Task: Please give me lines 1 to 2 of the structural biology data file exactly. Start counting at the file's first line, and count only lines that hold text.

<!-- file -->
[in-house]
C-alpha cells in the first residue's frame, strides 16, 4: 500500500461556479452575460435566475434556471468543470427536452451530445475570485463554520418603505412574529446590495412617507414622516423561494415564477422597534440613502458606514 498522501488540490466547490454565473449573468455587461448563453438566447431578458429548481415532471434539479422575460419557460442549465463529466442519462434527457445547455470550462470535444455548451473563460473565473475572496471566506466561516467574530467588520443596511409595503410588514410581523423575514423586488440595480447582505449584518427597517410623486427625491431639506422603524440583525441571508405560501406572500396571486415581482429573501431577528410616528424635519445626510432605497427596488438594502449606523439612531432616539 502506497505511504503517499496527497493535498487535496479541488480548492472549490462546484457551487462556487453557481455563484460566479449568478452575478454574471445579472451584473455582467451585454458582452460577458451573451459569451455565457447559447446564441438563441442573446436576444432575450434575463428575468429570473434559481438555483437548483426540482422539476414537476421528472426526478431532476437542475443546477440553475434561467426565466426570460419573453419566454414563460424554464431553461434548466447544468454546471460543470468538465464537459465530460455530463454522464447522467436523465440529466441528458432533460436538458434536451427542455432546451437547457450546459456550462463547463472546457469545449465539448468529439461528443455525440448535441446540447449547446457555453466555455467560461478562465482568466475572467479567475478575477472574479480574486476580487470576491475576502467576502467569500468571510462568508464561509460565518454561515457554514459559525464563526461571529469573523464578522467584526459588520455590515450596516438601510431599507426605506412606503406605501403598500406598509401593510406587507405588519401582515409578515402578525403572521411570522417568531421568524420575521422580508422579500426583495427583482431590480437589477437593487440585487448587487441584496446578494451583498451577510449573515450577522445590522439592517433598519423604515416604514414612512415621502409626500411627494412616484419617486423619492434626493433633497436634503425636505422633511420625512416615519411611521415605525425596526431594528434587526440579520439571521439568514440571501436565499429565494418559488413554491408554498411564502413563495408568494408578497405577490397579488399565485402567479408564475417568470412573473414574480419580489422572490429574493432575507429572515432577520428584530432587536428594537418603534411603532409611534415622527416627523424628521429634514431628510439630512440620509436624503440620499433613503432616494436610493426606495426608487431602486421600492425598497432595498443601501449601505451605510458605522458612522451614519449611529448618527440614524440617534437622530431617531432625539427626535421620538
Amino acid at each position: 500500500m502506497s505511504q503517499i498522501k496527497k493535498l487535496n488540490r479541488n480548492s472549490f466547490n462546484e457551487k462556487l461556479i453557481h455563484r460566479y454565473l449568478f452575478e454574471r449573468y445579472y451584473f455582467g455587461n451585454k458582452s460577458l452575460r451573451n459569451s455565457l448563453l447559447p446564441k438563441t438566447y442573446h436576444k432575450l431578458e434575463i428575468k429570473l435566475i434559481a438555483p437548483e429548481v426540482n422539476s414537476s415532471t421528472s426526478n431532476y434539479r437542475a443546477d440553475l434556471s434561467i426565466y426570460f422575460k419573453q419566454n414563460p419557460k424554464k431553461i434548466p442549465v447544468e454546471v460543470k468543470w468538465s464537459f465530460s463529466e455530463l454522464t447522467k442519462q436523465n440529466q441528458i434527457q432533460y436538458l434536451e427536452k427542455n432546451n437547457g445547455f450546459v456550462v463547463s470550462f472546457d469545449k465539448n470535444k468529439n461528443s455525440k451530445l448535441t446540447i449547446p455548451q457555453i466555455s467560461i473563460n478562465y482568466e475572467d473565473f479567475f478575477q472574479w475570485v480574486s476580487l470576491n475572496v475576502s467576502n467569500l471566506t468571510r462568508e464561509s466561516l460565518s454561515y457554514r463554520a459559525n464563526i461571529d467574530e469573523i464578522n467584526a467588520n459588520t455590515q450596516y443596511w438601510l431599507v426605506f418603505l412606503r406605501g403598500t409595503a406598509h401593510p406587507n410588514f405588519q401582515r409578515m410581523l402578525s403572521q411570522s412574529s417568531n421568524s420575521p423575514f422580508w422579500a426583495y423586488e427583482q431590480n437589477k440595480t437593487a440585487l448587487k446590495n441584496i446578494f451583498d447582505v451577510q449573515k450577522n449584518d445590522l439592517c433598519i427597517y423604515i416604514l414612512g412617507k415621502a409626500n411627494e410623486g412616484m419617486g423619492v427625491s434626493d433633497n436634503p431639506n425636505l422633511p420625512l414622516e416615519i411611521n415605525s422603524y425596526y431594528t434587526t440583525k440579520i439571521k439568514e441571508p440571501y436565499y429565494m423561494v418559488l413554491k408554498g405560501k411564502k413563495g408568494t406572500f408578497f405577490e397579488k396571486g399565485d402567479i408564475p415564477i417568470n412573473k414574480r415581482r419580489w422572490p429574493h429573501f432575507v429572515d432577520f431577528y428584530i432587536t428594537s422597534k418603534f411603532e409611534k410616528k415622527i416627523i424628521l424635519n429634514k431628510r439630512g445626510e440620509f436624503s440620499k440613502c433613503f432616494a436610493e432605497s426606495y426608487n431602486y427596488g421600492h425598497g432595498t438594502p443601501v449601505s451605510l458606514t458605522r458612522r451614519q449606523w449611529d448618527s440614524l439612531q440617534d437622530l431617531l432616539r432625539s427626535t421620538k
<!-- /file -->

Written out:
[in-house]
C-alpha cells in the first residue's frame, strides 16, 4: 500500500461556479452575460435566475434556471468543470427536452451530445475570485463554520418603505412574529446590495412617507414622516423561494415564477422597534440613502458606514 498522501488540490466547490454565473449573468455587461448563453438566447431578458429548481415532471434539479422575460419557460442549465463529466442519462434527457445547455470550462470535444455548451473563460473565473475572496471566506466561516467574530467588520443596511409595503410588514410581523423575514423586488440595480447582505449584518427597517410623486427625491431639506422603524440583525441571508405560501406572500396571486415581482429573501431577528410616528424635519445626510432605497427596488438594502449606523439612531432616539 502506497505511504503517499496527497493535498487535496479541488480548492472549490462546484457551487462556487453557481455563484460566479449568478452575478454574471445579472451584473455582467451585454458582452460577458451573451459569451455565457447559447446564441438563441442573446436576444432575450434575463428575468429570473434559481438555483437548483426540482422539476414537476421528472426526478431532476437542475443546477440553475434561467426565466426570460419573453419566454414563460424554464431553461434548466447544468454546471460543470468538465464537459465530460455530463454522464447522467436523465440529466441528458432533460436538458434536451427542455432546451437547457450546459456550462463547463472546457469545449465539448468529439461528443455525440448535441446540447449547446457555453466555455467560461478562465482568466475572467479567475478575477472574479480574486476580487470576491475576502467576502467569500468571510462568508464561509460565518454561515457554514459559525464563526461571529469573523464578522467584526459588520455590515450596516438601510431599507426605506412606503406605501403598500406598509401593510406587507405588519401582515409578515402578525403572521411570522417568531421568524420575521422580508422579500426583495427583482431590480437589477437593487440585487448587487441584496446578494451583498451577510449573515450577522445590522439592517433598519423604515416604514414612512415621502409626500411627494412616484419617486423619492434626493433633497436634503425636505422633511420625512416615519411611521415605525425596526431594528434587526440579520439571521439568514440571501436565499429565494418559488413554491408554498411564502413563495408568494408578497405577490397579488399565485402567479408564475417568470412573473414574480419580489422572490429574493432575507429572515432577520428584530432587536428594537418603534411603532409611534415622527416627523424628521429634514431628510439630512440620509436624503440620499433613503432616494436610493426606495426608487431602486421600492425598497432595498443601501449601505451605510458605522458612522451614519449611529448618527440614524440617534437622530431617531432625539427626535421620538